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Ministry of Social Development updates
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COVID-19 Response Update - New locations of interest, when to get tested, and clarification on tangihanga
21 August 2021
Rere atu taku manu, kawea aku whakaaro nui ki ngā whānau katoa o te motu, tēnā rā koutou katoa.
We are in the fourth day of our nationwide lock-down and I want to acknowledge everyone for the mahi you’ve done so far to keep our communities safe. The amount of whānau getting tested and vaccinated highlights just how seriously we’re taking this latest outbreak, nā reira me mihi ka tika.
I also want to thank our frontline staff who have been working around the clock to protect our whānau – tēnā koutou katoa.
At the 1pm stand-up, we heard there are 21 new cases of COVID-19 in the community today. This brings the total number of cases associated with the Tāmaki Makaurau community outbreak to 51.
Of the 21 new cases, 18 are in Tāmaki Makaurau and three are in Pōneke. This brings the total number of cases in Pōneke to six.
Public health officials are currently conducting interviews to establish how the new cases were infected and to determine further details of their movements. We will continue to release this information as it becomes available.
Wellington locations of interest now live – keep checking
- Wellington locations of interest have now been added to the Ministry of Health website.
- We’ve also added a map to help whānau identify where they’ve been.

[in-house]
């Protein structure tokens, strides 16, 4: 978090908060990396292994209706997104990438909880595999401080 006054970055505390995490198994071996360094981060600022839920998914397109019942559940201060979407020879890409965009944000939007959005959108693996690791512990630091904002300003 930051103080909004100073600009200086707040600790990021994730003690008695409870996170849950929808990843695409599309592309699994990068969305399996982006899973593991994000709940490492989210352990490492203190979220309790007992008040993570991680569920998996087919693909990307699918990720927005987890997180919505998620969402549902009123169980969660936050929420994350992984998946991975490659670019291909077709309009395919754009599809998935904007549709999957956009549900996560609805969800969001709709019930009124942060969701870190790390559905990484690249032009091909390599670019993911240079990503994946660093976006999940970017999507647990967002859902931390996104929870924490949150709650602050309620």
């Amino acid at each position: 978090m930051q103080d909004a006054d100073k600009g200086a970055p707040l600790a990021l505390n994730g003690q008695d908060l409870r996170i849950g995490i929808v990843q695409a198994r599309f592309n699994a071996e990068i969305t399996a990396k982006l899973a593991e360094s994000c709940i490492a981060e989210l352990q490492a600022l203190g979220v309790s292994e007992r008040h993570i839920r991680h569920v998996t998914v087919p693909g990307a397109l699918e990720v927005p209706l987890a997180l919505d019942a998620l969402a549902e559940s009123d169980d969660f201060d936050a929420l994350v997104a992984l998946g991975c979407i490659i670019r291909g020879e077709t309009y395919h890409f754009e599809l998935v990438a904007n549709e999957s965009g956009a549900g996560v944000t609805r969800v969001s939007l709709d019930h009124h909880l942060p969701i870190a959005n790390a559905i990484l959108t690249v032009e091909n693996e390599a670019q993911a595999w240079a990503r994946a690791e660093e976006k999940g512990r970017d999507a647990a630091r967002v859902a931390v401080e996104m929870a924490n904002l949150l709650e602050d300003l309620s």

- Please encourage your whānau and friends to review the locations of interest which are updated regularly.
- If you have been at any of these locations of interest during the relevant time, please self-isolate and call your GP or Healthline on 0800 358 5453 for advice on what to do next.
- It is likely you will need more than one test, so you must continue to isolate until you have spoken to Healthline. They will advise you and your household members on what you need to do. Please follow their advice to limit the spread of COVID-19.
- Additionally, if you live in the same whare as someone who has been at a location of interest, please isolate at home until they receive a negative test – you don’t need to be tested unless you are asked.
When to get tested and/or call Healthline
- As testing numbers continue to increase, it is critically important we ensure whānau who need to get tested can do so without difficulty or delay.